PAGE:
After an organizational document is filed, some jurisdictions will return the original instrument to the filer after it has been placed to record. Although this document may have been stamped "Filed," it will not suffice for an authenticated copy because there will be no certification by the official custodian of governmental records that it is a true and correct copy of the document on file.

We cannot accept a certificate of existence in lieu of an authenticated copy of the business entity’s organizational documents.

When a foreign business entity “registers” with the Commission, it obtains a certificate of authority or registration to transact business in Virginia. It remains incorporated, organized or formed, however, under the laws of the foreign jurisdiction after registering in Virginia.

Domestication is the process by which a foreign corporation, limited liability company or business trust becomes a Virginia corporation, limited liability company or business trust. That is, the business entity ceases to be incorporated, organized or formed under the laws of the foreign jurisdiction and instead becomes incorporated, organized or formed under the laws of Virginia. Articles of Domestication can be filed online in the CIS

A foreign corporation, limited liability company or business trust can domesticate in Virginia if, and only if, the laws of the foreign jurisdiction specifically authorize such “re-domestications.” This process will usually entail the filing of an “exiting” document in the foreign jurisdiction.

Under Virginia law, only a foreign corporation, limited liability company or business trust can domesticate as a Virginia business entity, and it cannot change its entity type incident to the domestication process. In other words, a foreign corporation can only become a Virginia corporation, etc.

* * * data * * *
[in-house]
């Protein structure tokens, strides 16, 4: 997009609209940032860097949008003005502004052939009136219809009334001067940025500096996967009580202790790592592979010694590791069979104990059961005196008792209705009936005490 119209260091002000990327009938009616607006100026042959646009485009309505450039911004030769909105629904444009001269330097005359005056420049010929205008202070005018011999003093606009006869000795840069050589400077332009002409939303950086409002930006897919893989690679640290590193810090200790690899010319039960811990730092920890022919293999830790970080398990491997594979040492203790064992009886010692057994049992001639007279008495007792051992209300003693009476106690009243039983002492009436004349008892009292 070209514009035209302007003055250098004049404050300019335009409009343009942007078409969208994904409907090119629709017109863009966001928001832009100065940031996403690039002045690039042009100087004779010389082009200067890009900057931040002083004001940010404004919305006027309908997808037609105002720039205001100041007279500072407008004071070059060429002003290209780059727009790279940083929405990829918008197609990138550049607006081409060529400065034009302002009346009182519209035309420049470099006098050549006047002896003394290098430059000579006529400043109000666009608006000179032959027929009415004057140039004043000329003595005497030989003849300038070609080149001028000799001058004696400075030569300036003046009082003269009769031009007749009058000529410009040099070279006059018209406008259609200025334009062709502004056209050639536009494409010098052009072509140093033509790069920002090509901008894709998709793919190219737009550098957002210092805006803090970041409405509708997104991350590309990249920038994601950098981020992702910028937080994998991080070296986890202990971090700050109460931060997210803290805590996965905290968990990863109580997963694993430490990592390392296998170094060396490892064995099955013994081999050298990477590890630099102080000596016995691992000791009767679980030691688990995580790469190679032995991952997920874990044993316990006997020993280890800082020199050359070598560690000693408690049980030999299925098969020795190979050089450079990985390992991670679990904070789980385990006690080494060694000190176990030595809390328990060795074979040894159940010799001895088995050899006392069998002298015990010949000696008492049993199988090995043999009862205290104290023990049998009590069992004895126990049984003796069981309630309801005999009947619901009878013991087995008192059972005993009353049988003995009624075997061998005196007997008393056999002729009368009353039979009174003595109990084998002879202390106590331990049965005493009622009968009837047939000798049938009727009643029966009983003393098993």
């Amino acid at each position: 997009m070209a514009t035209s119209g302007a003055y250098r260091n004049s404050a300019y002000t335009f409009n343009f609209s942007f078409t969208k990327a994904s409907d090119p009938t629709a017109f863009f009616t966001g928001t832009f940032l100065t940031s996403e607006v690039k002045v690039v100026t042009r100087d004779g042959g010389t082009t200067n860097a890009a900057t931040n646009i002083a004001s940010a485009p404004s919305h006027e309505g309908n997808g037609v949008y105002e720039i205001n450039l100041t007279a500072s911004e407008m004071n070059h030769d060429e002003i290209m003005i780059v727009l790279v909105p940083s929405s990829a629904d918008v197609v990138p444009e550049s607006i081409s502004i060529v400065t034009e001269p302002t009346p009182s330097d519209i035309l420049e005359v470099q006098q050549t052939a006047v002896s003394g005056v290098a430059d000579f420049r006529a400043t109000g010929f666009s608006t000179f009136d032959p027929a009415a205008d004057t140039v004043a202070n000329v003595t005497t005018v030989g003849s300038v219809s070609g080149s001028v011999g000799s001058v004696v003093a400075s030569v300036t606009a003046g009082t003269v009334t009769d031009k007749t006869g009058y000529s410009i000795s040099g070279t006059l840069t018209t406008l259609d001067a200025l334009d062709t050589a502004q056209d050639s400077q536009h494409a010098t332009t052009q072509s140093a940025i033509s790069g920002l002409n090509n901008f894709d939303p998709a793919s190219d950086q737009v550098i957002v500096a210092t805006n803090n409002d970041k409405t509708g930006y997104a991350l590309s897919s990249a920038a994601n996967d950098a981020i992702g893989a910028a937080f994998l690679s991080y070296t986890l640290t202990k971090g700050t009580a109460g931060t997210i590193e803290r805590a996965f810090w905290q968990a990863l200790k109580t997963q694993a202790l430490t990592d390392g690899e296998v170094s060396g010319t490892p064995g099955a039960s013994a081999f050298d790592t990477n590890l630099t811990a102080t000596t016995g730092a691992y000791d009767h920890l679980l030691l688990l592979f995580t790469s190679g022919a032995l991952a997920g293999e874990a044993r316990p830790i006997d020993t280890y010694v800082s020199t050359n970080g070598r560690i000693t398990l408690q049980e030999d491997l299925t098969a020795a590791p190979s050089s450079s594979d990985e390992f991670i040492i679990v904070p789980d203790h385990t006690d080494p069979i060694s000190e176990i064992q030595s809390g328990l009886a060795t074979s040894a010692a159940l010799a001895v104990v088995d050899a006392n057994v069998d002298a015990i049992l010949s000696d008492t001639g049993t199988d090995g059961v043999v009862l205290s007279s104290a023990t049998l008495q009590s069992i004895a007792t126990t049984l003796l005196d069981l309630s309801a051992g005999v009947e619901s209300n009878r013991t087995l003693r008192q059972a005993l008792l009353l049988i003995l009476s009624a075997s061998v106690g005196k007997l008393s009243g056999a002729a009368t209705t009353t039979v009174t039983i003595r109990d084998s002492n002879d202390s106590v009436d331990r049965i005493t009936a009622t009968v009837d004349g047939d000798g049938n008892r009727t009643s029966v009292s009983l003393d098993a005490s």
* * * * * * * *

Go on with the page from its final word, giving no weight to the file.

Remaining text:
The laws of some foreign jurisdictions classify a domestication as a “conversion” because the business entity is allowed to change its entity type incident to the process of domesticating. The Clerk’s Office will recognize such enabling statutes, but not allow a business entity to change its entity type when it domesticates as a Virginia business entity.

All Foreign Business Entities are required to have a Registered Agent in the state of Virginia. For more information, please refer to FAQs regarding Registered Agents

Yes. The registered office is defined as a business office of the registered agent, which must be located in Virginia. If a foreign business entity’s proposed registered agent does not maintain a business office in Virginia, the person is not qualified to serve as its registered agent in Virginia. Please refer to FAQs regarding Registered Agents for more information.

Beginning in the calendar year after obtaining authority to transact business in Virginia, a foreign business entity is required to pay an annual registration fee. If the entity is a foreign corporation, it will also be required to file an annual report, which is generated by the Commission and mailed to the registered agent about 3 months before it is due.

In addition, the business entity is required to file an authenticated copy of all instruments of amendment or merger within 30 days of the effective date of the instrument’s filing in the business entity’s home state.

Additional information is available at Notice to Foreign Corporations and Notice to Foreign Limited Liability Companies.

Yes. The business entity will need to register with the Virginia Department of Taxation. and, if it has employees in Virginia, the Virginia Employment Commission.

In addition, there are certain regulated business activities in Virginia that require a separate license or registration. Some common examples include contractors, realtors, insurance agents and providers of professional services.

The most convenient way to withdraw a foreign Business Entity registration is online through the CIS.  

Foreign Business Entity withdraws can also be accomplished by submitting a paper filing. Depending on the business type, the form used will vary. All withdraw forms can be found on our Forms & Fees page.